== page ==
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Tarnowskie Góry, Lead-silver-zinc mine and its underground water management system - Zabytek.pl

Tarnowskie Góry, Lead-silver-zinc mine and its underground water management system

World Heritage Tarnowskie Góry

Tarnowskie Góry

woj. śląskie, pow. tarnogórski, gm. Tarnowskie Góry

The property was inscribed on the List by World Heritage Committee in 2017.   Brief synthesis Tarnowskie Góry Lead-Silver-Zinc Mine and its Underground Water Management System is located in the Silesian plateau of southern Poland, in one of Europe’s classic metallogenic provinces. It possesses a monumental underground water management system that reflects a 300-year ingenious development of hydraulic engineering.

The mining and water management system was constructed in flat and technically challenging terrain, a gently undulating plateau at an elevation between 270-300 m above sea level; the difference between the highest and lowest points amounts to less than 50 m. This is unusual in that most European metalliferous deposits are located in mountainous terrain, an occurrence that heavily influenced drainage techniques, in particular. The underground system at Tarnowskie Góry experienced up to three times the volume of water inflow compared to other major European metal mines at the time and eventually comprised a water catchment of over 50 km of main drainage tunnels and 150 km of secondary drainage adits, access tunnels, shafts and extraction areas. This surviving network is complemented by substantial remains of the principal water management infrastructure, both above and below ground, together with directly connected surface elements that comprise essential mining landscape features.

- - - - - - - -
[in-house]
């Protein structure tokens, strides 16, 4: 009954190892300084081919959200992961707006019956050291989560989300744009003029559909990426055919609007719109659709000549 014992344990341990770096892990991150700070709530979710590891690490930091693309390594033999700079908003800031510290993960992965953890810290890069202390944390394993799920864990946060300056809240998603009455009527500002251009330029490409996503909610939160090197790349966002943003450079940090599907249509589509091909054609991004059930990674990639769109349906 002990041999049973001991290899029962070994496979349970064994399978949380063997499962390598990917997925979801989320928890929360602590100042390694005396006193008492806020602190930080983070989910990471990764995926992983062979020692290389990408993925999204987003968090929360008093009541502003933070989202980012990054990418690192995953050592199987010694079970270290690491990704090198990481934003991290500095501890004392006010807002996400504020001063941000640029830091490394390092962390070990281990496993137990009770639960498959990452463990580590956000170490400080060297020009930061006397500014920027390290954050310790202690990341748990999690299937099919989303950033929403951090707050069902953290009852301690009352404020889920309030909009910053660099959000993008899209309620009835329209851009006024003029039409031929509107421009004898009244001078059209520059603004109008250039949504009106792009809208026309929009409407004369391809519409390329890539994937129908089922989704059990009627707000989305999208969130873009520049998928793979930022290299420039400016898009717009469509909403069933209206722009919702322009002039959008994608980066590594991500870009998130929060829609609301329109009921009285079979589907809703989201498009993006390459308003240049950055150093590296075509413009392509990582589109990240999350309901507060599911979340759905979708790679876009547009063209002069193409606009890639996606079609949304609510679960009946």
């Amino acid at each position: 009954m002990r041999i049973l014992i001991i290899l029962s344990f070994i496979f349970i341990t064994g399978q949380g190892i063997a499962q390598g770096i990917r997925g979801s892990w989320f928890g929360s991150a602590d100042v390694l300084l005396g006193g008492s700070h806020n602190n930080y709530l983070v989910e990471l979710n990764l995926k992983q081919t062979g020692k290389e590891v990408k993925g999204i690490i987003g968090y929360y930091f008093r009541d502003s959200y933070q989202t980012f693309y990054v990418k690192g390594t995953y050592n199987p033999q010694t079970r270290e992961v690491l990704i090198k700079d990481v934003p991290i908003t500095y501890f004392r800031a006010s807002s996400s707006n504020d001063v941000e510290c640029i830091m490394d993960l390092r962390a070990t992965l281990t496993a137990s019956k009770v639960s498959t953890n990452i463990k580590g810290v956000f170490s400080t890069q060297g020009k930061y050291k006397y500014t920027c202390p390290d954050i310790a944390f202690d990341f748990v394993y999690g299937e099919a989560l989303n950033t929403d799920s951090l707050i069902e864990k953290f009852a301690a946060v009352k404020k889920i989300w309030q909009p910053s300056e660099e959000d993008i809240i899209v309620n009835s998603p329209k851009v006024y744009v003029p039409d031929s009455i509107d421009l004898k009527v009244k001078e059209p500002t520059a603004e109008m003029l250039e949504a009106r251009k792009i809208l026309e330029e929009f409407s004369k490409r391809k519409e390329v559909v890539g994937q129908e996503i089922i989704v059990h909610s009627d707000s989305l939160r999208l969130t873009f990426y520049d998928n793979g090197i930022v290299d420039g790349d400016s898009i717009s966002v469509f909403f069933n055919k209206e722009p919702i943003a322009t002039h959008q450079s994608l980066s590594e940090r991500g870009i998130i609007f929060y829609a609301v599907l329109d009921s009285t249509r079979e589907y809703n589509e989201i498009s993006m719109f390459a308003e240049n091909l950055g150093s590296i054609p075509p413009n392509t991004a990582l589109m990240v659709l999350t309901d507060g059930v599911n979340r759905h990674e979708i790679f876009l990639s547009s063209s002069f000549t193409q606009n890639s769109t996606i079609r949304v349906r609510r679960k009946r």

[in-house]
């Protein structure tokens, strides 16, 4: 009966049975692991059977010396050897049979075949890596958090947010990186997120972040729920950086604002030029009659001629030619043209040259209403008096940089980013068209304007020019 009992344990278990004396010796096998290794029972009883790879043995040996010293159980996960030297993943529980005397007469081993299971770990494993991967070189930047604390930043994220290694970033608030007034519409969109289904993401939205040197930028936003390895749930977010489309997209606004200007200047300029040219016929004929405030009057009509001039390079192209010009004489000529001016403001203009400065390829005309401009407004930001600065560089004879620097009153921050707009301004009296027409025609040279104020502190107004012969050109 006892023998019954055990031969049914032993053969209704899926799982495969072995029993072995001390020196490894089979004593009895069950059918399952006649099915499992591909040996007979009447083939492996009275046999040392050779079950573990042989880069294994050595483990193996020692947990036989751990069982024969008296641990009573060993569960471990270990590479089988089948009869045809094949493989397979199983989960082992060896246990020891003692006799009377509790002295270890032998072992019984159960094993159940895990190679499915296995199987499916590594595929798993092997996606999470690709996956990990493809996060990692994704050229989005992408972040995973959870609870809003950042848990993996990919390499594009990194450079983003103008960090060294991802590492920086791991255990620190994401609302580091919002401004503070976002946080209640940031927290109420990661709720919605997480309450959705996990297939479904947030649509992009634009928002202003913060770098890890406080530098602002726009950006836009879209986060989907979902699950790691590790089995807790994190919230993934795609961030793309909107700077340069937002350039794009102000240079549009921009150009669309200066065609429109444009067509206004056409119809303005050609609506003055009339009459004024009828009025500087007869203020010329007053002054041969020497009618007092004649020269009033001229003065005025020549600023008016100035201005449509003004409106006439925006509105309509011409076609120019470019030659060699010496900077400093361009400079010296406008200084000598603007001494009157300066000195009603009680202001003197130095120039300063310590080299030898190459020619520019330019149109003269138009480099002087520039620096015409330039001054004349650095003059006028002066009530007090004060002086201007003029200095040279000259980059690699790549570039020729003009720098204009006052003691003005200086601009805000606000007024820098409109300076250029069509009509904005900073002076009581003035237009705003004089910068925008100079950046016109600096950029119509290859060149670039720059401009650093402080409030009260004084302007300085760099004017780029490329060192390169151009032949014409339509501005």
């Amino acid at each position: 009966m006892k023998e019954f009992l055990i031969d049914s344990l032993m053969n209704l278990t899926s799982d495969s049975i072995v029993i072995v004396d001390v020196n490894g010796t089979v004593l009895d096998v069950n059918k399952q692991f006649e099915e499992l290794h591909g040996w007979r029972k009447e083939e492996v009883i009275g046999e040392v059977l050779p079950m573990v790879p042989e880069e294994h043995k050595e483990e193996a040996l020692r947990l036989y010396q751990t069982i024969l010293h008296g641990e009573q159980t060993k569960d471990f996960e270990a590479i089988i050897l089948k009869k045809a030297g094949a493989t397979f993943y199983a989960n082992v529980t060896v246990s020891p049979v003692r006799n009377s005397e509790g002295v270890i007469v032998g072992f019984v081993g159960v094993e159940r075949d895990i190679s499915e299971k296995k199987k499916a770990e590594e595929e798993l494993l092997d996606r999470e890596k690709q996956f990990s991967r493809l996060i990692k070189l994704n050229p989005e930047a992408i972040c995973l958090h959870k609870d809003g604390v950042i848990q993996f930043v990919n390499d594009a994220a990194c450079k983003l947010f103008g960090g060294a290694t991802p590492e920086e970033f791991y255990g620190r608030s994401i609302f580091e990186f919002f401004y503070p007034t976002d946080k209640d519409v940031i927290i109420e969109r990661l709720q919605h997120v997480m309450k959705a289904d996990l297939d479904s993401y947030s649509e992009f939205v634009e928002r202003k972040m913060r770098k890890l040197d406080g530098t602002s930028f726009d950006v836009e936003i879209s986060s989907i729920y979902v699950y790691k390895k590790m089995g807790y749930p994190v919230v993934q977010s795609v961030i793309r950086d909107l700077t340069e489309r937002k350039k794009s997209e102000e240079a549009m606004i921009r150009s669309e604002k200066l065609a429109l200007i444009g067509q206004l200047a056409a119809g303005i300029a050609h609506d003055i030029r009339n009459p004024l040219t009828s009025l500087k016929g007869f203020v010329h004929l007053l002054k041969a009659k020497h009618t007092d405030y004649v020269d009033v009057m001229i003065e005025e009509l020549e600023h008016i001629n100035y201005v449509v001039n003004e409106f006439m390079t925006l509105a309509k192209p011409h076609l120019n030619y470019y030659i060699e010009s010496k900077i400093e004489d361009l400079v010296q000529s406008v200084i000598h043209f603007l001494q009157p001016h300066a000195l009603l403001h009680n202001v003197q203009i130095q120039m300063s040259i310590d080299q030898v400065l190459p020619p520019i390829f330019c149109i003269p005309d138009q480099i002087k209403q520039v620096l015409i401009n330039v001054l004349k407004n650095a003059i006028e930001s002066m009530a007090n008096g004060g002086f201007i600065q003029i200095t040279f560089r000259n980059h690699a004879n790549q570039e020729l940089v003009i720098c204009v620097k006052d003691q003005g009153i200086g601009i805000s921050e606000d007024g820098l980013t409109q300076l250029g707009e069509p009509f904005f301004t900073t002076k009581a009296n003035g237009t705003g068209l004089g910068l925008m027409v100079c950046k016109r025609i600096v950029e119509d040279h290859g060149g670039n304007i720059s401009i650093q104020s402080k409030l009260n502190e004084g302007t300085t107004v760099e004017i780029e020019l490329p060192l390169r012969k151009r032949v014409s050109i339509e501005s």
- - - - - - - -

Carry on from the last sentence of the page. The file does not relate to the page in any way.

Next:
The water supply system was planned, integrated and managed as part of a contemporary underground metal mining system, illustrating how, in a surviving and fully accessible mine context, modern steampumped water systems were developed using mining technology.

The integrated and symbiotic relationship of mineral extraction, mine dewatering and water supply, creatively developed at an early period under the same ownership, sets Tarnowskie Góry apart as being exceptional.

Criterion (i): Water Management System provides exceptional testimony to outstanding human technical creativity and application. It represents a masterpiece of mid-sixteenth to late-nineteenth century underground hydraulic engineering, its vast underground system representing the peak of European skills in such dewatering technology at a time when mining engineering provided the technical wherewithal for the development of the world’s first largescale public water supply systems based on the steam-powered pumping of groundwater.

Criterion (ii): Water Management System exhibits an exceptional interchange of technology, ideas and expertise in underground mining engineering and public water supply between leading mining and industrial centres in Saxony, Bohemia, Hungary, Britain and Poland. This led to the creation of a viable underground mine drainage network based on gravity freeflow, together with an integrated water pumping system that redistributed potable and industrial water to an entire region. This technical achievement, aided by the special natural attributes of the property, created a hotspot of industrial expertise in Silesia. The system still functions in much the same way as originally designed, supplying drinking water to the inhabitants of Tarnowskie Góry; an operation devised over two hundred years ago but which would be considered sustainable if conceived today.

Criterion (iv): Water Management System is an enduring technical ensemble of metal mining and water management, distinguished by a significant output of lead and zinc that sustained international metallurgical and architectural demands of the time, and a water system that ultimately drained the mine by gravity and met the needs of the most industrialized and urbanized region in Poland, and amongst the largest in Europe.



Category: cultural

Protection: UNESCO World Heritage

Inspire id: PL.1.9.ZIPOZ.NID_N_24_UN.1771